These principles are named after the Rochdale Society of Equitable Pioneers, a group founded in 1844 by weavers in Rochdale, England. They were one of the first consumers' cooperatives, and the first to become and remain profitable for an extended amount of time. The members of this society were looking for a way to escape from their poverty. Most were self-educated skilled laborers, inspired by the work of Robert Owen, and had recently failed in a similar attempt (called the Rochdale Friendly Co-operative Society).

The principles that the Rochdale Society set down for this attempt undoubtedly had something to do with their success, and are commonly used in descriptions and definitions of cooperatives today, in places as far-flung as Japan, Michigan, Egypt and Kauai.

  1. Open, voluntary membership. Anyone willing to be a member - even women - was allowed to join.

  2. Democratic control. The cooperative should be governed by its members, whatever form that takes. For some, representatives are elected, for others a direct vote is used. Still others use consensus techniques: the method chosen should suit and represent the entire cooperative.

  3. Limited return, if any, on equity capital.

  4. Net surplus belongs to user-owners.
    This may be done by decision of the members as follows: a) by provision for development of the business of the cooperative; b) by provision of common services; or c) by distribution among the members in proportion to their transactions with the society. 1
    Members of a coop are not out to individually get rich, but to better the state of the group. The Rochdale group used proceeds from their store to open a calico mill in 1854.

  5. Honest business practices also interpreted No credit or Sales in cash. Credit was the downfall of the Rochdale Friendly Co-operative Society. Honest business practices also extended to their product: the Rochdale Cooperative became known for the purity of their goods, as they did not fall in with the common practice of adulterating the foods they sold.

  6. Ultimate aim is to advance common good. These are utopian goals, and you don't adopt them if your first motivator is raising yourself above those around you. Coops reinvest in their communities, as part of a larger organism that should be kept healthy.

  7. Education. Cooperatives should evangelize! They are to educate "their members, officers, and employees and [...] the general public in the principles and techniques of cooperation, both economic and democratic."2

  8. Cooperation among cooperatives. As groups that have common interest in communities as a whole, cooperatives should cooperate in order to share resources and have greater influence.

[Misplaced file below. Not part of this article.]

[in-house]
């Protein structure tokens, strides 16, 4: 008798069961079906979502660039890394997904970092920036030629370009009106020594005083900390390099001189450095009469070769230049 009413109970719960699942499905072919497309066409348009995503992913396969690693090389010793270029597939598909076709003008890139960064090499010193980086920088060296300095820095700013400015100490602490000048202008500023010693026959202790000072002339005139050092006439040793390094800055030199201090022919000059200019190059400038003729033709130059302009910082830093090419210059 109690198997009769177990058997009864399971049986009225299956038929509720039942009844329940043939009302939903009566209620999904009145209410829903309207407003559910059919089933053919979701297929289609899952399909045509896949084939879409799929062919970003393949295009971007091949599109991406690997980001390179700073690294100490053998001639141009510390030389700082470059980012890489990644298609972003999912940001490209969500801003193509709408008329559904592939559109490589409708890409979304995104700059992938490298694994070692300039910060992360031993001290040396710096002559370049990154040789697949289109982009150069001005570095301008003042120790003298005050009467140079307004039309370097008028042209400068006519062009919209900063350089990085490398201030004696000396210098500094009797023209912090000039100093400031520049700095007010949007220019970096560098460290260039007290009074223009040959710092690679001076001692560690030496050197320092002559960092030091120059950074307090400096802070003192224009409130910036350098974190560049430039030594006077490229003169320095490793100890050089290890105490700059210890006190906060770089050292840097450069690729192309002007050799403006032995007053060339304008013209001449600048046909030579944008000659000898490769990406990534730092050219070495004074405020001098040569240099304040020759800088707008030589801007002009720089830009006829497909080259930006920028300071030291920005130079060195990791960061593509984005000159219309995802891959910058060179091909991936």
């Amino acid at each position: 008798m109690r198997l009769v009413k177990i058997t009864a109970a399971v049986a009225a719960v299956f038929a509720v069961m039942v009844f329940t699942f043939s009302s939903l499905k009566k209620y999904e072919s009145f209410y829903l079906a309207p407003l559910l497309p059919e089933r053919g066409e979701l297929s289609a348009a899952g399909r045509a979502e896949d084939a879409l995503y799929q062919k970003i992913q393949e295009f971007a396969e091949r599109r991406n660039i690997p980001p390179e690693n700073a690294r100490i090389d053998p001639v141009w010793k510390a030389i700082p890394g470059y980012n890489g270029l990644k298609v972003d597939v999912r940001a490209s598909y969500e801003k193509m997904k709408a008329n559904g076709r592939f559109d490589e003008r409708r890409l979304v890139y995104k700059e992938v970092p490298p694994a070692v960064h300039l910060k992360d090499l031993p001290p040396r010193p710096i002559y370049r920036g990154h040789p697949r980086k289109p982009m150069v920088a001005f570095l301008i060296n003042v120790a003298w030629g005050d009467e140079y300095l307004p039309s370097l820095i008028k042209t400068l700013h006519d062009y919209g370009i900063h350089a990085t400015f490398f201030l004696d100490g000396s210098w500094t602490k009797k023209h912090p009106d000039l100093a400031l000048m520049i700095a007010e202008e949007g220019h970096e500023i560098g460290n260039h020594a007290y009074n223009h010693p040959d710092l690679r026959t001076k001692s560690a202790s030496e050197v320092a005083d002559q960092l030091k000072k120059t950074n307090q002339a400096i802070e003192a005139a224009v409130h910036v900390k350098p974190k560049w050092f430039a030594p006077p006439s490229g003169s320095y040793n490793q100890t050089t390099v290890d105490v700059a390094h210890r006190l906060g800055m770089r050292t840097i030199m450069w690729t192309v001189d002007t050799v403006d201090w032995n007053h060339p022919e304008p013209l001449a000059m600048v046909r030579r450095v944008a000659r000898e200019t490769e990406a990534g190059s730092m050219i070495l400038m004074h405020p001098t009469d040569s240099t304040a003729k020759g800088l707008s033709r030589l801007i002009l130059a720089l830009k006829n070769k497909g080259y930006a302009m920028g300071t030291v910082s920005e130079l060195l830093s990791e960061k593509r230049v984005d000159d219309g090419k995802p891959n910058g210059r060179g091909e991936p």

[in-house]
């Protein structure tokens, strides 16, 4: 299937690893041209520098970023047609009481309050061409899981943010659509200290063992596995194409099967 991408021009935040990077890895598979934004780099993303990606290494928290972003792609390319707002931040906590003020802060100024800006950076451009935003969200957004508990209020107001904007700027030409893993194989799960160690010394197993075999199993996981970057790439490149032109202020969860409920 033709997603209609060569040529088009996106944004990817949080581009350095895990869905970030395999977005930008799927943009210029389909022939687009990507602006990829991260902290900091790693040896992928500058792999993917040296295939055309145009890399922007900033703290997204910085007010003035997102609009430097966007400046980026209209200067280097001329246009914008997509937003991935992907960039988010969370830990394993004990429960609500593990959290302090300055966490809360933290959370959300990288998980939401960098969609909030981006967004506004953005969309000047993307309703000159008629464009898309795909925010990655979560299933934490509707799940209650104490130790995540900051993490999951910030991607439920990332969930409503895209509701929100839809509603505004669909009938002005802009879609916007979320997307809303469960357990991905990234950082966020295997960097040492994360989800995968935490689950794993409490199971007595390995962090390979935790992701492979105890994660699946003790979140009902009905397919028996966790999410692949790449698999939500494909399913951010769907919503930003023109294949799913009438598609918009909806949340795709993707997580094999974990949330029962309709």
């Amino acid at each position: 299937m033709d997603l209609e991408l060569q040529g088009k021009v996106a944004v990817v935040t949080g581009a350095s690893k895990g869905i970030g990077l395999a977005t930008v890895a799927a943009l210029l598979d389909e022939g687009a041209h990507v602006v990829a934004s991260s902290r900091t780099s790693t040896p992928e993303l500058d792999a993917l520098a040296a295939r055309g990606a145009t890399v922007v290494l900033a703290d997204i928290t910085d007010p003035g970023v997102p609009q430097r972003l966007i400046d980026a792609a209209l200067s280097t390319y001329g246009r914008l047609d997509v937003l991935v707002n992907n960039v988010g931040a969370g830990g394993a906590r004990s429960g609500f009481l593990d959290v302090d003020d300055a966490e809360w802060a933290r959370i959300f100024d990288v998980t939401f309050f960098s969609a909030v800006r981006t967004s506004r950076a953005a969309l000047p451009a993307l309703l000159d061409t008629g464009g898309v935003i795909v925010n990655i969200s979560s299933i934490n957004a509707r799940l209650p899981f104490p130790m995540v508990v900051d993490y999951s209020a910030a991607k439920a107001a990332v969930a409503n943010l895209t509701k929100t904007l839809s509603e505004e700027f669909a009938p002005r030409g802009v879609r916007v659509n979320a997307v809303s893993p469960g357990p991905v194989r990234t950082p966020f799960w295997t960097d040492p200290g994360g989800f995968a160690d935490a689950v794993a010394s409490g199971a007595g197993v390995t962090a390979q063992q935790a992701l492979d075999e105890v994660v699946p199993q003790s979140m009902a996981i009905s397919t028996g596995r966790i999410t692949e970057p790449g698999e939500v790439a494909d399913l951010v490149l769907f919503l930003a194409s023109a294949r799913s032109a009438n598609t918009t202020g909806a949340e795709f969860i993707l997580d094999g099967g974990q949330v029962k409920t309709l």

Lists of these principles will vary. The first few - open membership, democratic control, distribution of surplus and limited interest on capital - were actually part of the constitution of the Rochdale weavers. Other principles arose out of the enacted behaviors of that and subsequent coops. In Vienna in 1937, the four above-listed Rochdale principles were deemed prerequisites for membership in the International Cooperative Alliance and that political and religious neutrality, cash trading, and the promotion of education were also cooperative principles, but unstated in the Rochdale constitution and not prerequisites.

Principles, however, are more than commandments; they are also compasses. It is not enough to ask if a cooperative is following the letter of a given principle. It is equally important to know if it is following the spirit -if the vision each principle affords, individually and collectively, is ingrained in the daily activities of the cooperative. 3

Cooperatives have a long and varied history. They are commonly understood as a tool for social change, as well as community betterment: the large reflected in the small.4 As with any such tool, it is best understood as part of the life examined and lived in accord with ideals, something that can't just be signed on to on a whim but which must be conscientiously adhered to and maintained, as each part supports the whole.
1 The Rochdale Principles.
2 ibid.
3 The Rochdale Principles of Co-operation, Ian MacPherson.
4. Although some coops are not small at all; the Associated Press, for example.

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